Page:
A few winters ago, my brother Jonathan and I did something we had never done before. With several inches of freshly fallen snow on the ground and predictions for more in the forecast, we jumped into the Envoy and headed out to Coopers Rock State Forest in the mountains around Bruceton Mills, WV. The chance to get a good workout while doing some West Virginia winter landscape photography was something I had been hoping to do for a long time!
The park was a completely different place in winter than in summer. Instead of driving out to the famous rock outcropping that overlooks the Cheat River, we had to hike in 3 miles and out 3 miles on snow-covered roads and trails. What a fun day!
Here are a few things we learned from our memorable afternoon excursion:
- Most park roads are closed during winter. This should be common knowledge, but I don’t go to parks in the winter very often. Just prepare to do a lot of walking.
- Calculate exact distances before you set a timetable. When I was planning the trip, all I read was, “During the winter months, you must park at the entrance parking lot and walk in.” No problem, park entrances are close to the main attraction, right? Well, not always. It wasn’t until I had arrived at the parking lot that I realized it was a three-mile hike to our destination. Three miles isn’t far, but it is a long way to walk for an afternoon excursion.
- Plan more time than you expect. Things like what I just describe happen to me more often than not.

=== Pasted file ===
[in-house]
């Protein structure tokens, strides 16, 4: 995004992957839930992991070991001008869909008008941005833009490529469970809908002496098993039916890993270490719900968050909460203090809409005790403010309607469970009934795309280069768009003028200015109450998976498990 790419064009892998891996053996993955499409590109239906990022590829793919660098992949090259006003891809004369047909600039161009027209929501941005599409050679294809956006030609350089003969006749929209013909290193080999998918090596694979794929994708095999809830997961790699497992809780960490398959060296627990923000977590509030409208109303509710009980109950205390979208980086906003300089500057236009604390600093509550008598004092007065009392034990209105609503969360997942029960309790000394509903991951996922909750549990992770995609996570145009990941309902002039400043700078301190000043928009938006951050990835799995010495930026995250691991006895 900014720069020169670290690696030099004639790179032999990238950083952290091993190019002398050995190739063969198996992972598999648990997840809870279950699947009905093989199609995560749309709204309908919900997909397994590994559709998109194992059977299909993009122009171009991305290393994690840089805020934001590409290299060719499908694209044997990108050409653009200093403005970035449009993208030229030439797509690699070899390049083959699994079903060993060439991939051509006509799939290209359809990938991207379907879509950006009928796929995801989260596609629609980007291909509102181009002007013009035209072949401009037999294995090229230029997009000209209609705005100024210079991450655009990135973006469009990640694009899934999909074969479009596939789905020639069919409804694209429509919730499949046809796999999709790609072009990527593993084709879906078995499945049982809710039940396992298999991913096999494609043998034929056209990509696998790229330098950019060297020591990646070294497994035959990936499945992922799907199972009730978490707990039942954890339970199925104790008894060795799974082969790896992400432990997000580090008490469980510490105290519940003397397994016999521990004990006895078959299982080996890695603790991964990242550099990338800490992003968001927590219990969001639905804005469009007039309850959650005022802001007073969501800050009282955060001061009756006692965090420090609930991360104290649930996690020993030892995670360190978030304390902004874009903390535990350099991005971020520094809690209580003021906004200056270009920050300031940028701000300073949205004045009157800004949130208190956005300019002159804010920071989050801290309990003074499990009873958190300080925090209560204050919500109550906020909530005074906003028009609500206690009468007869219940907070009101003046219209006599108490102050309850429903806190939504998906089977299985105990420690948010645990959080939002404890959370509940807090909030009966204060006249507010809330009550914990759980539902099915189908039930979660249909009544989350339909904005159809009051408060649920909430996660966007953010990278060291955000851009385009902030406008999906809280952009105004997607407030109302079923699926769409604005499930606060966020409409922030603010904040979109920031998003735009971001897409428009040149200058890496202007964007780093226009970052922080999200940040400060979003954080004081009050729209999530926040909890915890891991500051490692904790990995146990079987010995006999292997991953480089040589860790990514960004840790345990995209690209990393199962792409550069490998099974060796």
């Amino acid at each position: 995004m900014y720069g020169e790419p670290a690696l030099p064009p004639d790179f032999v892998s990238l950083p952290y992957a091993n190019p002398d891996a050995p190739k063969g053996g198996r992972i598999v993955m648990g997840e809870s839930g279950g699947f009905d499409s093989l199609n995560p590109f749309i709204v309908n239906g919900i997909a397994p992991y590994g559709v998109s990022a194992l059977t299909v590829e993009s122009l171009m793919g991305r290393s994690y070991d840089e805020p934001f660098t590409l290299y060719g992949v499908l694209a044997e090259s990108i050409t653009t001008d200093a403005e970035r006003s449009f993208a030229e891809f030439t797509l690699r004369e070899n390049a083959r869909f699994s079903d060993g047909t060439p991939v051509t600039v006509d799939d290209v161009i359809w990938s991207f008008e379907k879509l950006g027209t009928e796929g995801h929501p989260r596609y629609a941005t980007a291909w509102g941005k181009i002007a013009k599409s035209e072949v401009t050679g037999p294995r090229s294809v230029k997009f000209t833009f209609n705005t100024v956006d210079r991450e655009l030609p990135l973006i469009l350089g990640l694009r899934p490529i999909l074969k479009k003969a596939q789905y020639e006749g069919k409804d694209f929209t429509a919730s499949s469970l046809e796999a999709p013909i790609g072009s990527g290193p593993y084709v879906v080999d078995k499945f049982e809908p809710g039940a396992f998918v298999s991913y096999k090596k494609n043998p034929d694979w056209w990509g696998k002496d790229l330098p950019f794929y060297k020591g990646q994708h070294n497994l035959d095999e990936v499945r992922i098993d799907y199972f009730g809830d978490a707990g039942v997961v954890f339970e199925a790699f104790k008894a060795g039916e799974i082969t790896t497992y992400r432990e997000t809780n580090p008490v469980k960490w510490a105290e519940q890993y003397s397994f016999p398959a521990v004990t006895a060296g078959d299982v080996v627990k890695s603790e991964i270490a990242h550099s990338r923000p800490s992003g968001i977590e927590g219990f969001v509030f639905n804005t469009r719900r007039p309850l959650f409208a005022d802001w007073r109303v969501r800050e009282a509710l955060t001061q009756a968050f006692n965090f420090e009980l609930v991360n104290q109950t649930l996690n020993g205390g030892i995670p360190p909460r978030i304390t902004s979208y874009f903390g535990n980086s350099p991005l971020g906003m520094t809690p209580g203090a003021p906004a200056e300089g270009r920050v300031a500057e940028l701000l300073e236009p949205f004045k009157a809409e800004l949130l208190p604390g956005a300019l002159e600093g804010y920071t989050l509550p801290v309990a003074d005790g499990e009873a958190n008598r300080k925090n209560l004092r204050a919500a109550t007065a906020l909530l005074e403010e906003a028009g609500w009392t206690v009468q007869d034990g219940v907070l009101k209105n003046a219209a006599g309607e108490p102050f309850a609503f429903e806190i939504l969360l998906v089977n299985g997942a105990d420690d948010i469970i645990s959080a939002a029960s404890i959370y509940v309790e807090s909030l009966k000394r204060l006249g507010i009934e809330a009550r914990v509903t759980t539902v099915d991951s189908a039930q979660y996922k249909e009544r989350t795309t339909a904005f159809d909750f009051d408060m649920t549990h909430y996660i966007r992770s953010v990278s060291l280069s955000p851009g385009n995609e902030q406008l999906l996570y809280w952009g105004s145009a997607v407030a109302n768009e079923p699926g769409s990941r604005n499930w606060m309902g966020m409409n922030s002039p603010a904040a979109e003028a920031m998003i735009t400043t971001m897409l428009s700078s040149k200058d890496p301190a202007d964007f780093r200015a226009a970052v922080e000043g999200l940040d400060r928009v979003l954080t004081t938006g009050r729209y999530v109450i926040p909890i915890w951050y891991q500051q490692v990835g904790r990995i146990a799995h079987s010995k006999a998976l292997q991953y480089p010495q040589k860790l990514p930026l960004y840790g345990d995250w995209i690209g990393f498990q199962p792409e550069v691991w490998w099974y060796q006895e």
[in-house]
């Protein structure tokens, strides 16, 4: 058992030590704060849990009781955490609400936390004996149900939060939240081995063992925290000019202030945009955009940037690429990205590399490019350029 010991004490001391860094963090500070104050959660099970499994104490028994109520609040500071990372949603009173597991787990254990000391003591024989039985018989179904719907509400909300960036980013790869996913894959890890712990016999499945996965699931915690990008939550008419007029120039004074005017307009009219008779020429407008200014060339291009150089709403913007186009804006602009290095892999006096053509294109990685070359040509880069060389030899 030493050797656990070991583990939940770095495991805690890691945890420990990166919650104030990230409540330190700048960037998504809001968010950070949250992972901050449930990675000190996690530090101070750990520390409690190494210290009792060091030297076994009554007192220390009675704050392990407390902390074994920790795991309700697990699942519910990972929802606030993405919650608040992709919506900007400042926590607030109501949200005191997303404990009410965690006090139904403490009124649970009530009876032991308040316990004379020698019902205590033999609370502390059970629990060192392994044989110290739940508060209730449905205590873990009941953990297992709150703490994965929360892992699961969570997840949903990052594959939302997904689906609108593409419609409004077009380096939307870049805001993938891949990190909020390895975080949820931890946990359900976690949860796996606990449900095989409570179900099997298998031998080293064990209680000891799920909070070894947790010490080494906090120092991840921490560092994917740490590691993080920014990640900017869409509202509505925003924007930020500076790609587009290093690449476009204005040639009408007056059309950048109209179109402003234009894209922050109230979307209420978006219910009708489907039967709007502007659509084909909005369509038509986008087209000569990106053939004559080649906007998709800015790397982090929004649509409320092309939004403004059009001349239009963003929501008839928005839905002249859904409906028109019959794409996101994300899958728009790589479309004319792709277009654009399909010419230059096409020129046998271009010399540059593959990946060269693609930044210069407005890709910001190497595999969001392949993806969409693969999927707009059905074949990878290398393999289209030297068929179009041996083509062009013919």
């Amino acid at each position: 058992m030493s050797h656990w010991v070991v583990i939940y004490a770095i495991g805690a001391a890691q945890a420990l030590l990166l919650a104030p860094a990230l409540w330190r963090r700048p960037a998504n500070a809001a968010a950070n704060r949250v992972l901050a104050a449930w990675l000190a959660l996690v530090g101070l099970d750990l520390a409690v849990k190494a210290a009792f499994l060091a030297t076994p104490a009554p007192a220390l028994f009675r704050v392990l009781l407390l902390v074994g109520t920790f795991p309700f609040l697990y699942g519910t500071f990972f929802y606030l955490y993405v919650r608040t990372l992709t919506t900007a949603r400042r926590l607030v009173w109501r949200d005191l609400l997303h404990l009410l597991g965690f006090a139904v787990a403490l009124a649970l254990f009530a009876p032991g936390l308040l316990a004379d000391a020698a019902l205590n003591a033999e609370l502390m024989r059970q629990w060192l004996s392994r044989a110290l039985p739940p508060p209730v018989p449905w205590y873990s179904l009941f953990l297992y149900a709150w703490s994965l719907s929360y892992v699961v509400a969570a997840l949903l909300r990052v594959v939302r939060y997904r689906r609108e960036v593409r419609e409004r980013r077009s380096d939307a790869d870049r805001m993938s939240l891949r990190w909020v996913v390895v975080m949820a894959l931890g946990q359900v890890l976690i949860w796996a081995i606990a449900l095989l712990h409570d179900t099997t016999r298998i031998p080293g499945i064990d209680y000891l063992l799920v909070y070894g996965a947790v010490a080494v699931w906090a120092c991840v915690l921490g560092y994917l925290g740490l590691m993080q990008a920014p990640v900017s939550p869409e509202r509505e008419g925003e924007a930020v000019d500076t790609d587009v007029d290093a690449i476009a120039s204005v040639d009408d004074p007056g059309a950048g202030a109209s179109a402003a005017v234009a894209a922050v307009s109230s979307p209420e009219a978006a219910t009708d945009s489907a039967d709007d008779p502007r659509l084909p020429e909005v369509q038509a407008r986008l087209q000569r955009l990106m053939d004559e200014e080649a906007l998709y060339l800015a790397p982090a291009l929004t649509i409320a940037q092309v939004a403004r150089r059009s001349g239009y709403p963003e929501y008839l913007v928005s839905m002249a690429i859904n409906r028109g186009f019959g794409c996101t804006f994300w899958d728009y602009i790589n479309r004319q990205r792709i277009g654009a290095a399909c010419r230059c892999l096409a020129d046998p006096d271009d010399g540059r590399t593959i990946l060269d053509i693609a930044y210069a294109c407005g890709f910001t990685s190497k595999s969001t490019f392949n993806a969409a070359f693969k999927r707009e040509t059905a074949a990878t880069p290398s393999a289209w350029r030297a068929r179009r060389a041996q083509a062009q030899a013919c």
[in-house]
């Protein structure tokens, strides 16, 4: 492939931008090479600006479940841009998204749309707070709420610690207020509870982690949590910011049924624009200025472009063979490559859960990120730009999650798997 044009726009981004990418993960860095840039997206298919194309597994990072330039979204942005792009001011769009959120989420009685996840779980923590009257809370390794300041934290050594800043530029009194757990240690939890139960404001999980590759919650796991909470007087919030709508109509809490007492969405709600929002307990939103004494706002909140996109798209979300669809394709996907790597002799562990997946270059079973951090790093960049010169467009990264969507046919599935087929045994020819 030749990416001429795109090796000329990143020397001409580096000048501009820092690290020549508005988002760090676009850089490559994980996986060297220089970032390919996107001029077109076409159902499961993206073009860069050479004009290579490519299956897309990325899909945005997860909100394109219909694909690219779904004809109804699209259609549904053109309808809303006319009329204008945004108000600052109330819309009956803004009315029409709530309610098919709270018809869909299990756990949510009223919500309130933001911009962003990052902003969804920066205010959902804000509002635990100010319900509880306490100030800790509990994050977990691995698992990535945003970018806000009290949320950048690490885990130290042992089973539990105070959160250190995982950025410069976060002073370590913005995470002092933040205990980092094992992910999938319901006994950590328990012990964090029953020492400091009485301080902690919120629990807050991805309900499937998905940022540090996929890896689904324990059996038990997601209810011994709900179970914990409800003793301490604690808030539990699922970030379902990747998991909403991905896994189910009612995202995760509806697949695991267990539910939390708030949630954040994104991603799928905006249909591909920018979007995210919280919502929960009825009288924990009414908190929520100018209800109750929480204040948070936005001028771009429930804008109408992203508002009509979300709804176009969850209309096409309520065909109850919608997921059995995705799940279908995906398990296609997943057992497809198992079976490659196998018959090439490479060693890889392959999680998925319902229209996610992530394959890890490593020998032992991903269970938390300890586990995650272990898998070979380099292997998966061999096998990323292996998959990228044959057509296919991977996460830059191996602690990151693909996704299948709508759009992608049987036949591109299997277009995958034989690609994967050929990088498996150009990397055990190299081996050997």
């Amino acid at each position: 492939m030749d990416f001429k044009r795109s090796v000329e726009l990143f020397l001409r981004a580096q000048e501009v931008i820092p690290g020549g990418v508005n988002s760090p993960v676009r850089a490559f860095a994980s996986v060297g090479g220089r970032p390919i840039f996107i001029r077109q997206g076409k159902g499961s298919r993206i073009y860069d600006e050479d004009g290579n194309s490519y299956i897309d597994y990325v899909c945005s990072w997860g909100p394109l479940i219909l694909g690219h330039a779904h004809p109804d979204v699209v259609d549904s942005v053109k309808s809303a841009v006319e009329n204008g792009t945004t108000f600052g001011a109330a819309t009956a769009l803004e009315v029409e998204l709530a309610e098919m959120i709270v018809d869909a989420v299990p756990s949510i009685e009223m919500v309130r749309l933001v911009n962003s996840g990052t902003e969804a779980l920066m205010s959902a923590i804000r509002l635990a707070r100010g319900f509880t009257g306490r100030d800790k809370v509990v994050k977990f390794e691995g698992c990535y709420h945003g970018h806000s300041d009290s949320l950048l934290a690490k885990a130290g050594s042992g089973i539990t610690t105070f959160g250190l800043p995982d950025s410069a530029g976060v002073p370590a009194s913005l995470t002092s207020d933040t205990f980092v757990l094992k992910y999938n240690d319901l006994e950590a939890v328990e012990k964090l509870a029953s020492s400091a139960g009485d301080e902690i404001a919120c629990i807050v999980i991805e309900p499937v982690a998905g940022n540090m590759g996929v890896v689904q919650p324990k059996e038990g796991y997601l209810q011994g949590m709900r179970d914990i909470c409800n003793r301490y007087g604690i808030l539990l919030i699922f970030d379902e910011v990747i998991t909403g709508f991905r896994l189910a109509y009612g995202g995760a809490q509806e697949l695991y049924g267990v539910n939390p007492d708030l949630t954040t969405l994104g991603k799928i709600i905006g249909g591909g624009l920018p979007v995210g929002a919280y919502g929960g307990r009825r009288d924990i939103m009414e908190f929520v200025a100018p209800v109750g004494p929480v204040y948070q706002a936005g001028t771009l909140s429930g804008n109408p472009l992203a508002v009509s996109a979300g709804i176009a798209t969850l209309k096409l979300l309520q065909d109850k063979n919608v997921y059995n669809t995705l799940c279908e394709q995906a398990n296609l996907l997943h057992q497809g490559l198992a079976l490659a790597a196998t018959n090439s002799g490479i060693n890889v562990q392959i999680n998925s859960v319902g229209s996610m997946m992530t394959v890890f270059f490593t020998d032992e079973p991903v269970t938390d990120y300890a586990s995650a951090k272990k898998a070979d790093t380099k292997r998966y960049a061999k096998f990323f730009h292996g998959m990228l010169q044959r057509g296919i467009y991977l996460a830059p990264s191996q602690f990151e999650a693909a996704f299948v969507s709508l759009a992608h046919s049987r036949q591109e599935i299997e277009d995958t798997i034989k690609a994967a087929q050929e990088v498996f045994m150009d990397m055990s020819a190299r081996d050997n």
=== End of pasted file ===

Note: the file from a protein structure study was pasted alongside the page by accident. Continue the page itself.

- Dress in layers. This is also common knowledge, but it’s especially important for photographers. While hiking, it’s easy to stay warm, but while composing pictures and waiting for the light to cooperate, you cool down quickly.
- Drink the water you bring. When it’s cold, you tend to not get as thirsty, but it’s just as important to drink water to keep from getting dehydrated.
- Bring a map and follow it closely. Trails are hard to follow in the snow so check to make sure you are going the right direction at every fork or questionable passage. Though it’s easy to retrace your steps, it’s always more convenient not to have to.
- Hike with a companion! On an adventure such as this, it’s not hard to find volunteers, but the old saying that “two are better than one” is especially true when normal hazards are magnified by cold weather, snow, and ice.
- It gets dark sooner in the winter. It was a rare opportunity to shoot a winter sunset at Coopers Rock, so we stayed at the overlook until sunset. This meant hiking in the dark even though it was only 5:30 in the afternoon when we started heading back.
Having learned these pointers in combination with the photography and hiking, our trip was a very positive experience! I can’t wait to do something like it again.
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